Looking around the bar trying to conjure a few new cocktails to ring in the new year, I began thinking about what constitutes a good New Year's Eve drink.
Usually, I prefer the kind of cocktail that will belly up to the bar with you and linger, the kind of drink you can hold close and whisper to. But for a night like New Year's Eve, a night of notorious chaos and constant motion, I believe we're looking for a libation a little lighter on her feet.
This isn't the girl you want to talk to in hushed tones; this is the girl that's gonna grab you by your tie and drag you onto the dance floor. With that in mind, I set out to lighten up a few classics with a couple playful twists, a little champagne, and some bright seasonal fruit to keep it crisp.
1. Southside of France
This cocktail brings in elements of two classics: The Southside and The French 75. It's an effervescent mix of gin, sparkling wine, fresh lemon, sugar and mint, and it looks great all dolled up in a champagne glass.
1½ oz gin
¾ oz fresh squeezed lemon juice
¾ oz simple syrup
5-6 mint leaves
1-2 oz champagne
Combine gin, lemon, simple and mint in a mixing glass. Fill with ice. Shake vigorously for 10 seconds. Strain into a champagne glass and top with champagne. Garnish with a single mint leaf by rubbing the rim of the glass and then dropping gently into the drink.
2. Aperol Negroni
To my mind, the classic Negroni is a nearly perfect cocktail, but it's also a perfect example of the situation I described above. It's a little too serious for the occasion. With less alcohol and less bitter astringency than the traditional Campari, Aperol brings in sweeter, brighter notes. The Aperol Negroni takes a beautiful, yet familiar, old friend, and slips her into something a little more comfortable.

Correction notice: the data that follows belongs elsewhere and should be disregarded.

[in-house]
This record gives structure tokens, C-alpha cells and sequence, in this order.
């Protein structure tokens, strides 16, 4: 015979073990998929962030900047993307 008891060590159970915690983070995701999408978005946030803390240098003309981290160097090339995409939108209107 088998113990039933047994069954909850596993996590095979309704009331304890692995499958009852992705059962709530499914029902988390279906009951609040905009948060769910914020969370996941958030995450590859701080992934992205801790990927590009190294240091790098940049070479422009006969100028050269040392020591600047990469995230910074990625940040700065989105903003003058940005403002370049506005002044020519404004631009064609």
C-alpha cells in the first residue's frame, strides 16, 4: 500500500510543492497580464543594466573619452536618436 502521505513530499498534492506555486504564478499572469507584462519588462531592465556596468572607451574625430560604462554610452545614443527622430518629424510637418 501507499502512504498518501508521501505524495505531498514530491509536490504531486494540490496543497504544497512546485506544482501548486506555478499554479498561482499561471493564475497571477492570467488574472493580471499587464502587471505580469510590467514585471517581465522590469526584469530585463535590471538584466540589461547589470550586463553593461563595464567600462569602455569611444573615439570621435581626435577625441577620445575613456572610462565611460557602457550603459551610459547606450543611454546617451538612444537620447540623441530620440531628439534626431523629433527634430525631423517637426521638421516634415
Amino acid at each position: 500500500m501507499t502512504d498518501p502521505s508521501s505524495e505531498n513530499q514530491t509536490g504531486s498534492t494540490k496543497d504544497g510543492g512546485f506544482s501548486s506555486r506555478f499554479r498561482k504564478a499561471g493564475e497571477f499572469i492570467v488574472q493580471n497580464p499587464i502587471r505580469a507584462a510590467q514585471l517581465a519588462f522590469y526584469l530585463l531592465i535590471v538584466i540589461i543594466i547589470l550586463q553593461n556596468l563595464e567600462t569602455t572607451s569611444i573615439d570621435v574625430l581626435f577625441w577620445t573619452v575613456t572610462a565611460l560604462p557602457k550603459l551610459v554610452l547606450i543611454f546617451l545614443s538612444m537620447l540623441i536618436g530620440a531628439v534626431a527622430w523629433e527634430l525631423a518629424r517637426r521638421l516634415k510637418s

1 oz gin
1 oz sweet vermouth
1 oz Aperol
Combine all ingredients in an ice filled mixing glass. Stir until the glass is cold in your hand. Strain into a chilled cocktail glass. Garnish with a strip of orange peel by rubbing the peel pith side up along the rim of the glass then dropping it pith side down into the glass .
3. Sushine in Winter
The key to this simple drink is the use of a bright winter fruit that just looks ever-so-cute on the rim of a cocktail glass: the kumquat. For everyone that loves a fruity vodka drink, but wants to keep their cocktails seasonal, this one's for you.
2 oz vodka
1 oz simple
½ oz fresh lime juice
Place 2 kumquats into a mixing glass. Add lime juice and muddle until the kumquats burst open and smash against the bottom of the glass. Add the simple and vodka. Shake vigorously for 10 seconds and strain into a chilled cocktail glass. Garnish with a one whole kumquat sliced almost halfway through so that it slides onto the rim of the glass.
4. Hemmingway in Jalisco
This is little play on the classic Hemmingway Daiquiri substituting blanco tequila for white rum. The touch of bitterness from the Maraschino Liqueur perfectly balances the big flavors of grapefruit and agave.
2 oz Tequila Blanco
½ oz Luxardo Maraschino Liqueur
1 oz fresh grapefruit juice
Combine all ingredients in a mixing glass. Fill with ice. Shake vigorously for 10 seconds and strain into a chilled cocktail glass. Garnish with a strip of grapefruit peel by rubbing the peel pith side up along the rim of the glass, twisting it in your fingers and dropping it pith side down into the glass.
5. Beyond Good and Evil (Revised)
This cocktail requires a bit more work than the rest. But its use of winter fruit and its encouragement to abandon everyday social conventions strike me as rendering it perfectly appropriate for any hearty New Year's Eve celebration. Quince, perhaps the original forbidden fruit, is complemented by sweet bourbon and bitter Campari.
1½ oz bourbon
½ oz Campari
½ oz lemon juice
Teaspoon full of quince compote*
½ oz rosemary simple syrup**
Combine all ingredients in a mixing glass. Fill with ice. Shake vigorously for ten seconds. Strain into a chilled cocktail glass. Garnish with the crown of a rosemary sprig.
* To make quince compote, boil peeled and cored quince, in just enough sweetened water to cover the fruit, until soft. Puree.
** To make rosemary simple, simmer rosemary in sugar and water to taste. Strain.
Bryan Shoffit is a mixologist at 15 Romolo in San Francisco.
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